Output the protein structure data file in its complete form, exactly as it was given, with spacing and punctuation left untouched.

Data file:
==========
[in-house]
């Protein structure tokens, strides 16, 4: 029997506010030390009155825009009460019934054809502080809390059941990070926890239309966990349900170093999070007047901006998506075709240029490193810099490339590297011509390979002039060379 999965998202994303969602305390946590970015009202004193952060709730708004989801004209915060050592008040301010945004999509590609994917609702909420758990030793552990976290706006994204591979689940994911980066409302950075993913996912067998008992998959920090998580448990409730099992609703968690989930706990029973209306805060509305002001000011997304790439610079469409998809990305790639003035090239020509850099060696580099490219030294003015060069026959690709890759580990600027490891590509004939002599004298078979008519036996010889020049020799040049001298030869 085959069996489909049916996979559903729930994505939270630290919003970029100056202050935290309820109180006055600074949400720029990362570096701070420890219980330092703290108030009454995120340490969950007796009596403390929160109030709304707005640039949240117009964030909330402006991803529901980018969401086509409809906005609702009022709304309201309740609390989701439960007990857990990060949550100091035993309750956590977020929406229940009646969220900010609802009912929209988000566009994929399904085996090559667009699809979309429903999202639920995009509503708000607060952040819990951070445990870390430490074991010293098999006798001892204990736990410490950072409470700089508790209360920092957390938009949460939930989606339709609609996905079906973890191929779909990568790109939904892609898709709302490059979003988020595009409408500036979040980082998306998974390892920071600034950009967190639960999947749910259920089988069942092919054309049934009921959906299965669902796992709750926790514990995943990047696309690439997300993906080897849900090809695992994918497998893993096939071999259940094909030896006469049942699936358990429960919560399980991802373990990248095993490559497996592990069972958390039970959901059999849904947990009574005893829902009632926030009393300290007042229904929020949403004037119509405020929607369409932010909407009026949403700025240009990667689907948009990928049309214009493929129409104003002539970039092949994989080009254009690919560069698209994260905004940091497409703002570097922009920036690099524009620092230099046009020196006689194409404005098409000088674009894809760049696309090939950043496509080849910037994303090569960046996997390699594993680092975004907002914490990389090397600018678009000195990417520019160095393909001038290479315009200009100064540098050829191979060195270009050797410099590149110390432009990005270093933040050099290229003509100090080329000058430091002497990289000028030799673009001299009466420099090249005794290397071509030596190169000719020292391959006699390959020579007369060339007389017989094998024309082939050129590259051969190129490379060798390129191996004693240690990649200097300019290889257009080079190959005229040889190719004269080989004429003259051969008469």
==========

[in-house]
């Protein structure tokens, strides 16, 4: 029997506010030390009155825009009460019934054809502080809390059941990070926890239309966990349900170093999070007047901006998506075709240029490193810099490339590297011509390979002039060379 999965998202994303969602305390946590970015009202004193952060709730708004989801004209915060050592008040301010945004999509590609994917609702909420758990030793552990976290706006994204591979689940994911980066409302950075993913996912067998008992998959920090998580448990409730099992609703968690989930706990029973209306805060509305002001000011997304790439610079469409998809990305790639003035090239020509850099060696580099490219030294003015060069026959690709890759580990600027490891590509004939002599004298078979008519036996010889020049020799040049001298030869 085959069996489909049916996979559903729930994505939270630290919003970029100056202050935290309820109180006055600074949400720029990362570096701070420890219980330092703290108030009454995120340490969950007796009596403390929160109030709304707005640039949240117009964030909330402006991803529901980018969401086509409809906005609702009022709304309201309740609390989701439960007990857990990060949550100091035993309750956590977020929406229940009646969220900010609802009912929209988000566009994929399904085996090559667009699809979309429903999202639920995009509503708000607060952040819990951070445990870390430490074991010293098999006798001892204990736990410490950072409470700089508790209360920092957390938009949460939930989606339709609609996905079906973890191929779909990568790109939904892609898709709302490059979003988020595009409408500036979040980082998306998974390892920071600034950009967190639960999947749910259920089988069942092919054309049934009921959906299965669902796992709750926790514990995943990047696309690439997300993906080897849900090809695992994918497998893993096939071999259940094909030896006469049942699936358990429960919560399980991802373990990248095993490559497996592990069972958390039970959901059999849904947990009574005893829902009632926030009393300290007042229904929020949403004037119509405020929607369409932010909407009026949403700025240009990667689907948009990928049309214009493929129409104003002539970039092949994989080009254009690919560069698209994260905004940091497409703002570097922009920036690099524009620092230099046009020196006689194409404005098409000088674009894809760049696309090939950043496509080849910037994303090569960046996997390699594993680092975004907002914490990389090397600018678009000195990417520019160095393909001038290479315009200009100064540098050829191979060195270009050797410099590149110390432009990005270093933040050099290229003509100090080329000058430091002497990289000028030799673009001299009466420099090249005794290397071509030596190169000719020292391959006699390959020579007369060339007389017989094998024309082939050129590259051969190129490379060798390129191996004693240690990649200097300019290889257009080079190959005229040889190719004269080989004429003259051969008469």